78. The appellants claim that they had an unfettered right to withdraw their own marketing authorisation and they rely to a great extent on Rhône-Poulenc Rorer and May & Baker (49) and Ferring (50) and in particular the Opinions of the Advocates General and the arguments of the Commission in those cases. It must be stressed that the present proceedings concern the application of Article 102 TFEU and that no reference whatsoever to that provision or indeed any of the rules on competition laid down by the Treaty is contained in the aforementioned judgments or the Advocates General’s Opinions in those cases which concerned, respectively, the application of Directive 65/65, as amended, and the rules on the free movement of goods. Thus any statements in those judgments, opinions of Advocates General or indeed arguments of the Commission cannot be read out of context and transformed into general statements which are necessarily applicable, inter alia, to cases concerning Article 102 TFEU. While a pharmaceutical company may be free in accordance with Directive 65/65 to surrender a marketing authorisation, this does not mean that such behaviour is free from scrutiny pursuant to other rules of EU law, including Article 102 TFEU. Moreover, the fact that Directive 65/65 establishes an EU regulatory scheme rather than a national scheme or that the provisions of that directive may indirectly promote, inter alia, competition in the EU, does not alter that analysis and sanction what would in effect be the non-application of Article 102 TFEU. I would add that given that the legal basis of Directive 65/65 is Article 100 EEC (now Article 114(1) TFEU), the rules of that harmonising directive cannot pre-empt the application of Article 102 TFEU. Moreover, it is clear from the recitals in the preamble to that directive that its primary purpose is to safeguard public health while eliminating disparities between certain national provisions which hinder trade in medicinal products within the Union. Directive 65/65 does not therefore, as claimed by the appellants, pursue much the same objectives as Article 102 TFEU.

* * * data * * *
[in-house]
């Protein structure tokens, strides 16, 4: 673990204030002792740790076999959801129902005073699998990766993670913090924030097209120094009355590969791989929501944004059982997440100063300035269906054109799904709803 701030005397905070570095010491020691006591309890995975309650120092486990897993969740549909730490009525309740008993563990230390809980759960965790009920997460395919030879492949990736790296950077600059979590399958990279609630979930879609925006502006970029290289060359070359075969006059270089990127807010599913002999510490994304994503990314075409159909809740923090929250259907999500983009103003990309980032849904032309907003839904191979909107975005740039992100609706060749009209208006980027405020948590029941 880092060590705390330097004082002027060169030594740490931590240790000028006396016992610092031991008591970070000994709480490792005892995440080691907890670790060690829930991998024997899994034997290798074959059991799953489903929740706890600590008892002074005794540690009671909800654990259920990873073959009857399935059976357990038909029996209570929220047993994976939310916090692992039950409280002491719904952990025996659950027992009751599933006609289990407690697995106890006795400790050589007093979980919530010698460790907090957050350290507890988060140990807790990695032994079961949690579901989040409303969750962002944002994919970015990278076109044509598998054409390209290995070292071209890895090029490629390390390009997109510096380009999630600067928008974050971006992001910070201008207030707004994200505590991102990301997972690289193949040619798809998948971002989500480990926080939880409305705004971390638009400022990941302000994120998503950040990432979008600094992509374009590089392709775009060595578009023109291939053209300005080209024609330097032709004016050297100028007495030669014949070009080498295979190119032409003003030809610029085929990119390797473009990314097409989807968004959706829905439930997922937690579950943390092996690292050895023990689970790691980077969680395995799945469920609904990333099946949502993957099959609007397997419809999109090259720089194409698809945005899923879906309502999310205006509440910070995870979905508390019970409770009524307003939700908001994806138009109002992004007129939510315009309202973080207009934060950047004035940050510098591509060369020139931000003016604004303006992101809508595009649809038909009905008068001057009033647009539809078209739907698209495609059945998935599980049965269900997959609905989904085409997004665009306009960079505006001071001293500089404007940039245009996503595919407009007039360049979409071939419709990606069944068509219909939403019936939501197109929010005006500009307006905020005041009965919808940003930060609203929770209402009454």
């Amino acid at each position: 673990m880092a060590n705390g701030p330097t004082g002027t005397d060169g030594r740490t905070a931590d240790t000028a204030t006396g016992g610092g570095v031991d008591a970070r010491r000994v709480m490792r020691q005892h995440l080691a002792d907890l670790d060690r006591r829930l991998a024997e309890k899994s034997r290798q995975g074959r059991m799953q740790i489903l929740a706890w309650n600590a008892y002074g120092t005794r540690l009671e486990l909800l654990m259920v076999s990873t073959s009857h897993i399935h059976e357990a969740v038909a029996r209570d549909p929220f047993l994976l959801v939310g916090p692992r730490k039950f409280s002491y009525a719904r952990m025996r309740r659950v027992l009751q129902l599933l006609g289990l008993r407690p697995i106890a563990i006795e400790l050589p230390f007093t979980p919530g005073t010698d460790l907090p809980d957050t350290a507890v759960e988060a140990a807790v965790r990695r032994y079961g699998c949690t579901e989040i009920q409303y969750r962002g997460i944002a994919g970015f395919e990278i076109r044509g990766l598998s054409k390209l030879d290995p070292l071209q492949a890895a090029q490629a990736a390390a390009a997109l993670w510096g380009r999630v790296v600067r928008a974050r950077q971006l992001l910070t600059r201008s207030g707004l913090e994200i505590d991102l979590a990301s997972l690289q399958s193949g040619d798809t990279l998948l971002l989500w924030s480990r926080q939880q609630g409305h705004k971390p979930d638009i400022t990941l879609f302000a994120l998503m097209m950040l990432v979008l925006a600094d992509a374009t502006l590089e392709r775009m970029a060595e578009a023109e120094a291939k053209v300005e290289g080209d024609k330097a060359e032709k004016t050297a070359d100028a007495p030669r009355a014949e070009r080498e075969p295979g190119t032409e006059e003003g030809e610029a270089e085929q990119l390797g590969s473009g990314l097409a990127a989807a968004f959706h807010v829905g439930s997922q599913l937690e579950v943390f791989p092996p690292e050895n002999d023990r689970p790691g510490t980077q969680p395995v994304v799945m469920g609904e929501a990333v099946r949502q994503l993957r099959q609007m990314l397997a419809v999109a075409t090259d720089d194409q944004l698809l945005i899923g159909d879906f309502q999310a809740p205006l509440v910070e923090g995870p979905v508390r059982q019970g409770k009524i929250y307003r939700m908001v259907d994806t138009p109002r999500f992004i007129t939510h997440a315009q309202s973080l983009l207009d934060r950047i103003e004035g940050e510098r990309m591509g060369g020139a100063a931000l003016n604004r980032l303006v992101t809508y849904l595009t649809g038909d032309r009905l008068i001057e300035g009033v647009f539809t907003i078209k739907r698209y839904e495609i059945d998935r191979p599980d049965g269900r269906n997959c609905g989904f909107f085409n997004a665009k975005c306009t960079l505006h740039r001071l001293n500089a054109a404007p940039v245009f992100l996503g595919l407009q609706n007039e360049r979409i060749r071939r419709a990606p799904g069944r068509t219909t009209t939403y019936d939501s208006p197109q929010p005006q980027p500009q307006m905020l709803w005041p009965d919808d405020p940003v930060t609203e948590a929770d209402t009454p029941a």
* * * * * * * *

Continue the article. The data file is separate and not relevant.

79. I therefore fully concur not only with the finding of the General Court at paragraph 677 of the judgment under appeal but also with the sufficiency of its reasoning. The fact that AZ was entitled to request the withdrawal of its marketing authorisations for Losec capsules pursuant to Directive 65/65 in no way causes that conduct to escape the prohibition laid down in Article 102 TFEU. As the Commission pointed out in its pleadings, the illegality of abusive conduct under Article 102 TFEU is unrelated to the compliance or non-compliance of that conduct with other legal regimes.